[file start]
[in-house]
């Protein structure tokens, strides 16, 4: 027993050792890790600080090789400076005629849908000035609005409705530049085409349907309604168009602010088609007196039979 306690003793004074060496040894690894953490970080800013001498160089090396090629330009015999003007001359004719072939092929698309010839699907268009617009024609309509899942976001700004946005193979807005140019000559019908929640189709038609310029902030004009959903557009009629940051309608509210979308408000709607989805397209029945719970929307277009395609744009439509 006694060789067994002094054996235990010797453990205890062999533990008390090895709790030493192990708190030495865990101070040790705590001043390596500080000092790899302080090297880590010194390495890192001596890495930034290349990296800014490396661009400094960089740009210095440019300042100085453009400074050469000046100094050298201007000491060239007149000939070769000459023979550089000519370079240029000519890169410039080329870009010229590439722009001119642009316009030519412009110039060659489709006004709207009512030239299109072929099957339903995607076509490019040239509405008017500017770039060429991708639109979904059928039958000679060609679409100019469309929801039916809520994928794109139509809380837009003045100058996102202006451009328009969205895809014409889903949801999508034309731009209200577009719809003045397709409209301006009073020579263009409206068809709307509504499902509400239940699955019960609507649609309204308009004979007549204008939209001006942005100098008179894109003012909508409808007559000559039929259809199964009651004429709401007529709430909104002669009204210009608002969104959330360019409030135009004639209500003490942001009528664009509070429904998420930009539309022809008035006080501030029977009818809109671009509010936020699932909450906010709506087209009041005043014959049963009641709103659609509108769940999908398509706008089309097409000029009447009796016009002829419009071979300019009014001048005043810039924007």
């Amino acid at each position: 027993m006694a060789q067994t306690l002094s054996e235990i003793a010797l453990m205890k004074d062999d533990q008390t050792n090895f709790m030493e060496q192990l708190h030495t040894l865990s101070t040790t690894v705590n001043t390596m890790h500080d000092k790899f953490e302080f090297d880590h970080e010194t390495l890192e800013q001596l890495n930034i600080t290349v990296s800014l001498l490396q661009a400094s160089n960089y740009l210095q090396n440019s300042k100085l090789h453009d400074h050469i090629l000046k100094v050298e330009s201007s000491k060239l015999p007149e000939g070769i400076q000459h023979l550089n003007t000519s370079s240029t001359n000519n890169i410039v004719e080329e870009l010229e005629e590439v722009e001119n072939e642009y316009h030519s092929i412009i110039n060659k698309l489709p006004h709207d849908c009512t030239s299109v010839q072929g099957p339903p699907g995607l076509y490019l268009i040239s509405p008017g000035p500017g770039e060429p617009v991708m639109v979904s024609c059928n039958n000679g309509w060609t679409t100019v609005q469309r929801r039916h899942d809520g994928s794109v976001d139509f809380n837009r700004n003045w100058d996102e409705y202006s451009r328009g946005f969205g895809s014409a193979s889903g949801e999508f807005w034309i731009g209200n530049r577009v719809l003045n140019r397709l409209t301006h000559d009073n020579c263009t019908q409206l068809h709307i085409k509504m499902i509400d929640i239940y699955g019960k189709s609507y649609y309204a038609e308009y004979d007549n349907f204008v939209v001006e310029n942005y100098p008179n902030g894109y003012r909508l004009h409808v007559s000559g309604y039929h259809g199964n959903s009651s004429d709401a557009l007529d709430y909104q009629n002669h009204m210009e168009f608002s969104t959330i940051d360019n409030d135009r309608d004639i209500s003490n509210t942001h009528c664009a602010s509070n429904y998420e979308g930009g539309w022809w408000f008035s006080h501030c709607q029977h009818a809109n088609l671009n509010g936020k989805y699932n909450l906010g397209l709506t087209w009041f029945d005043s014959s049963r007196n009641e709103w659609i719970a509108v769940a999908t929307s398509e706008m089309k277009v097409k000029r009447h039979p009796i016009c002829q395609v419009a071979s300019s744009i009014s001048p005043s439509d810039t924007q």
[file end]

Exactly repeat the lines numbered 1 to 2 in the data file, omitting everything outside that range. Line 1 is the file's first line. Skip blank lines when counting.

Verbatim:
[in-house]
């Protein structure tokens, strides 16, 4: 027993050792890790600080090789400076005629849908000035609005409705530049085409349907309604168009602010088609007196039979 306690003793004074060496040894690894953490970080800013001498160089090396090629330009015999003007001359004719072939092929698309010839699907268009617009024609309509899942976001700004946005193979807005140019000559019908929640189709038609310029902030004009959903557009009629940051309608509210979308408000709607989805397209029945719970929307277009395609744009439509 006694060789067994002094054996235990010797453990205890062999533990008390090895709790030493192990708190030495865990101070040790705590001043390596500080000092790899302080090297880590010194390495890192001596890495930034290349990296800014490396661009400094960089740009210095440019300042100085453009400074050469000046100094050298201007000491060239007149000939070769000459023979550089000519370079240029000519890169410039080329870009010229590439722009001119642009316009030519412009110039060659489709006004709207009512030239299109072929099957339903995607076509490019040239509405008017500017770039060429991708639109979904059928039958000679060609679409100019469309929801039916809520994928794109139509809380837009003045100058996102202006451009328009969205895809014409889903949801999508034309731009209200577009719809003045397709409209301006009073020579263009409206068809709307509504499902509400239940699955019960609507649609309204308009004979007549204008939209001006942005100098008179894109003012909508409808007559000559039929259809199964009651004429709401007529709430909104002669009204210009608002969104959330360019409030135009004639209500003490942001009528664009509070429904998420930009539309022809008035006080501030029977009818809109671009509010936020699932909450906010709506087209009041005043014959049963009641709103659609509108769940999908398509706008089309097409000029009447009796016009002829419009071979300019009014001048005043810039924007």